The Ministry of Justice on June 29 announced the end of its campaign to resolve the backlog of court cases in municipal and provincial courts after implementing the 13-month programme starting May 18 last year.
According to the ministry’s press release on the results of the campaign, more than 37,900 criminal cases were resolved at the prosecution stage, investigative stage and the trial stage – equivalent to 96 per cent of the total of over 39,500 backlogged criminal cases.
More than 12,600 cases have now been tried, accounting for 97 per cent of the more than 13,000 cases during the trial phase.
According to the ministry, the municipal and provincial courts throughout the country also processed over 62,800 new criminal cases – equivalent to more than 78 per cent of the over 80,400 new cases.
It said the campaign was a success and achieved much of its goals despite the problems posed by Covid-19 during the past year.
According to the ministry, the Phnom Penh Municipal Court and the Preah Sihanouk Provincial Court have the highest number of cases overall and both are located in lockdown-affected areas, which prevented them from achieving 100 per cent of the campaign’s goals.
“The committee also hopes that the Phnom Penh Municipal Court and the Preah Sihanouk Provincial Court will continue to try to resolve more cases within their jurisdiction in accordance with the principles of the previous campaign and announce a successful completion of this work in the near future,” said the press release.
Am Sam Ath, deputy director for rights group Licadho, observed that the ministry’s campaign was accelerated and expected to help ease overcrowding in prisons.
“However, overcrowding could not be reduced, especially amid the Covid-19 outbreak. Some prisons have already experienced an outbreak, which is another concern.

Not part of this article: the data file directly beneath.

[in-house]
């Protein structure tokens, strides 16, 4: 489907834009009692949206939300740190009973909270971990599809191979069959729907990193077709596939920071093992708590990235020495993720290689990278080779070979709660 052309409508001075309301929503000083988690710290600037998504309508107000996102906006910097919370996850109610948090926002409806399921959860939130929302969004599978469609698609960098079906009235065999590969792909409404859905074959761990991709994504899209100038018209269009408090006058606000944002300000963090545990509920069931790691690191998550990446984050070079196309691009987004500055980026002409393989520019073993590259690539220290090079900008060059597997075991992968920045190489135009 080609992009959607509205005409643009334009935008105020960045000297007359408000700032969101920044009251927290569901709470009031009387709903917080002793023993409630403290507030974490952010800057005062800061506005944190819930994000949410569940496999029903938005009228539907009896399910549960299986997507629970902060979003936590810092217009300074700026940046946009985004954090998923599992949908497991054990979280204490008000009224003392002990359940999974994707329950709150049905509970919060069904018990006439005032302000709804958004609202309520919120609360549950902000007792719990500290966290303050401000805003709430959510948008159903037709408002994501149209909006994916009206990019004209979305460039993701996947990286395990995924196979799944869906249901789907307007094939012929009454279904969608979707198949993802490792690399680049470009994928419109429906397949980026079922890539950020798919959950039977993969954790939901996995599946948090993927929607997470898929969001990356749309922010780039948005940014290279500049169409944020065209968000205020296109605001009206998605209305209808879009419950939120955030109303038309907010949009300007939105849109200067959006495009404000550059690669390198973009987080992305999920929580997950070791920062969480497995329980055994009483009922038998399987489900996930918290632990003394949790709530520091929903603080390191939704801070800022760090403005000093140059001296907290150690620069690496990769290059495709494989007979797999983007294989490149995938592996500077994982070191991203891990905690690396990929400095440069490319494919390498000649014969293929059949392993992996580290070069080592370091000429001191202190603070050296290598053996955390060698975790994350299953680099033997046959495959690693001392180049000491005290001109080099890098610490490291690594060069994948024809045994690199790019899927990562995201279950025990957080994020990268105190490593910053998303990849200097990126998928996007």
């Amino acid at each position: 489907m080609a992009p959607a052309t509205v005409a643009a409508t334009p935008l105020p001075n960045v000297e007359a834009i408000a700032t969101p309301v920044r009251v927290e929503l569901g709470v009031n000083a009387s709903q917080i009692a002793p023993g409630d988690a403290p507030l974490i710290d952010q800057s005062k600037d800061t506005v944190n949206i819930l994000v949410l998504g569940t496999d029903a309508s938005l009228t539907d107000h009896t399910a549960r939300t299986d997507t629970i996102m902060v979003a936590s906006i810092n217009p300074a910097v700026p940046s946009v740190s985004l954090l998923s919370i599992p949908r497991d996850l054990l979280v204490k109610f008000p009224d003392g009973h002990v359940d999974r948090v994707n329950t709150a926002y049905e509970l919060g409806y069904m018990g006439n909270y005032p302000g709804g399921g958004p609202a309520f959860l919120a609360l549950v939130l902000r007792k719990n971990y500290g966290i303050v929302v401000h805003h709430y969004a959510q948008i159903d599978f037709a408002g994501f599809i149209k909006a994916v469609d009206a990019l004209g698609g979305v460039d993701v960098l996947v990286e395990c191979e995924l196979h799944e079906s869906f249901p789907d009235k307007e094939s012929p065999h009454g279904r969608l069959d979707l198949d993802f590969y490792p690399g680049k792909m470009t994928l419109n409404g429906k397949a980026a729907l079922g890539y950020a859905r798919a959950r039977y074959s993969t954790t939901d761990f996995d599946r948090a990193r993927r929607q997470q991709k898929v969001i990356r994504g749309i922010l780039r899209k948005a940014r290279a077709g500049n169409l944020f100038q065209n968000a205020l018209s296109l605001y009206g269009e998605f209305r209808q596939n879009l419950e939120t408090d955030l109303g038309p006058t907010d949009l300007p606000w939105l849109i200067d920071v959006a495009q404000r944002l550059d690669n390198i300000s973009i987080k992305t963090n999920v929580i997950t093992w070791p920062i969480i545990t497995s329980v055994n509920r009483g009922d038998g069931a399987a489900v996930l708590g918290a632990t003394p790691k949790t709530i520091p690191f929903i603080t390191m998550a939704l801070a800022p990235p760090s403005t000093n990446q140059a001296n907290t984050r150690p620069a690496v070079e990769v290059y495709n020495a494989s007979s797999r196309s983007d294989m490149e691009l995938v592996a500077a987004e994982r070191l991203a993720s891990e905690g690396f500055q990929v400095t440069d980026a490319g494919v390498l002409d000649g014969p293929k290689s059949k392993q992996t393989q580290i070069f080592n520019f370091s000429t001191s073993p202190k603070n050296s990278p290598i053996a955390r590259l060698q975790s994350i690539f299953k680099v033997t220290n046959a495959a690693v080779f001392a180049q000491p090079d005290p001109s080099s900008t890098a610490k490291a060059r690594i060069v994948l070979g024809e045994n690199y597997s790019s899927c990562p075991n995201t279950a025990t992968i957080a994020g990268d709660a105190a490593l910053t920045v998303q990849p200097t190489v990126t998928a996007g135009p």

“At this point, civil society organisations [CSOs] working in the field of human rights have urged the courts to consider the release of pre-trial detainees charged with misdemeanours and other offences where possible under the law and permit them bail when possible,” he said.
According to Sam Ath, CSOs have also called for a review process for detainees that will provide some means for the release of convicted prisoners, vulnerable detainees such as the seriously ill, minors, the disabled, pregnant women and woman with children.
He added that charges and pre-trial detention should be a last resort and that the most important thing was to respect the principle of freedom for the accused persons who have yet to be convicted of any crime.
In particular, Sam Ath noted, there has long been controversy among the international community, many of whom argue that pre-trial detention prior to a conviction should not be allowed. He noted that it appeared to be a violation of the fundamental freedoms guaranteed by international standards on human rights and the Constitution.
The justice ministry said the campaign’s success enhances the capacity of the judiciary to provide justice to the people.
It said that during the implementation of this campaign, the processing of criminal cases at all stages in the municipal and provincial courts had been done at a volume of more than twice the number of cases as compared to 2018 and 2019.
With the backlog of cases now largely cleared, the ministry said it is hopeful that it can maintain this faster pace for the resolution of cases going forward and avoid creating another court congestion problem in the future.